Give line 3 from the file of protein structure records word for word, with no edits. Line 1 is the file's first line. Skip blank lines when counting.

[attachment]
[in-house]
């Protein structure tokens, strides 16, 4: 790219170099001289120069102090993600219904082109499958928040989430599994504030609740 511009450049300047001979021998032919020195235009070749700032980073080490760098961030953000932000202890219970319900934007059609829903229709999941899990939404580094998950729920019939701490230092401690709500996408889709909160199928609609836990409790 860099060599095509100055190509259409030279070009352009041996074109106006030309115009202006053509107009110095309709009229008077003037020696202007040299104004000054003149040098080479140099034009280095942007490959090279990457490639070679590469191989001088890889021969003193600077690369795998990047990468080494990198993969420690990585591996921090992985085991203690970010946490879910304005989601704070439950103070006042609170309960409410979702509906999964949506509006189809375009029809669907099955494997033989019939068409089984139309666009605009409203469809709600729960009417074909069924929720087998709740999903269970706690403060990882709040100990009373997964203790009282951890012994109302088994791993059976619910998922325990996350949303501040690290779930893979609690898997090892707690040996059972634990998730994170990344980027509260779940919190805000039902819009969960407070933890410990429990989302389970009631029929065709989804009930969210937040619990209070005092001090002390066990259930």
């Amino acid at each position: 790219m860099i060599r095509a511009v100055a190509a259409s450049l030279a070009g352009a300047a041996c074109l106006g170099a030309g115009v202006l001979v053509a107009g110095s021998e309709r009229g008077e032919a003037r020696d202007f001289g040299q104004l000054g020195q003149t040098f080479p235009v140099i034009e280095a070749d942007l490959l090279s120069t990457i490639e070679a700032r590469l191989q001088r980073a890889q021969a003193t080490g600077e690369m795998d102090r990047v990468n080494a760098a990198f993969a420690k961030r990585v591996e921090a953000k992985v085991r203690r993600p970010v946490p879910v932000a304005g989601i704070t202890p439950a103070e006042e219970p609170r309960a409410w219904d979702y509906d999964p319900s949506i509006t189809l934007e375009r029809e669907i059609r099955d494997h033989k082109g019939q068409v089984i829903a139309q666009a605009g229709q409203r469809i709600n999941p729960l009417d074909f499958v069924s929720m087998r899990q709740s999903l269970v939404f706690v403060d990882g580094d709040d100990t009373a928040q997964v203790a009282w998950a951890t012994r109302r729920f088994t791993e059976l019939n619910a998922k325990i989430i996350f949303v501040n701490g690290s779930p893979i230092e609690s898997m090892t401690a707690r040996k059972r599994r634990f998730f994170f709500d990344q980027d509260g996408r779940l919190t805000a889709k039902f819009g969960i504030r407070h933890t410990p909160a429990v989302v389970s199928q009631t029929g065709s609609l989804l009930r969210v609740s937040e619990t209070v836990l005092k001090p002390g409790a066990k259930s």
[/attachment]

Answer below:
């Amino acid at each position: 790219m860099i060599r095509a511009v100055a190509a259409s450049l030279a070009g352009a300047a041996c074109l106006g170099a030309g115009v202006l001979v053509a107009g110095s021998e309709r009229g008077e032919a003037r020696d202007f001289g040299q104004l000054g020195q003149t040098f080479p235009v140099i034009e280095a070749d942007l490959l090279s120069t990457i490639e070679a700032r590469l191989q001088r980073a890889q021969a003193t080490g600077e690369m795998d102090r990047v990468n080494a760098a990198f993969a420690k961030r990585v591996e921090a953000k992985v085991r203690r993600p970010v946490p879910v932000a304005g989601i704070t202890p439950a103070e006042e219970p609170r309960a409410w219904d979702y509906d999964p319900s949506i509006t189809l934007e375009r029809e669907i059609r099955d494997h033989k082109g019939q068409v089984i829903a139309q666009a605009g229709q409203r469809i709600n999941p729960l009417d074909f499958v069924s929720m087998r899990q709740s999903l269970v939404f706690v403060d990882g580094d709040d100990t009373a928040q997964v203790a009282w998950a951890t012994r109302r729920f088994t791993e059976l019939n619910a998922k325990i989430i996350f949303v501040n701490g690290s779930p893979i230092e609690s898997m090892t401690a707690r040996k059972r599994r634990f998730f994170f709500d990344q980027d509260g996408r779940l919190t805000a889709k039902f819009g969960i504030r407070h933890t410990p909160a429990v989302v389970s199928q009631t029929g065709s609609l989804l009930r969210v609740s937040e619990t209070v836990l005092k001090p002390g409790a066990k259930s």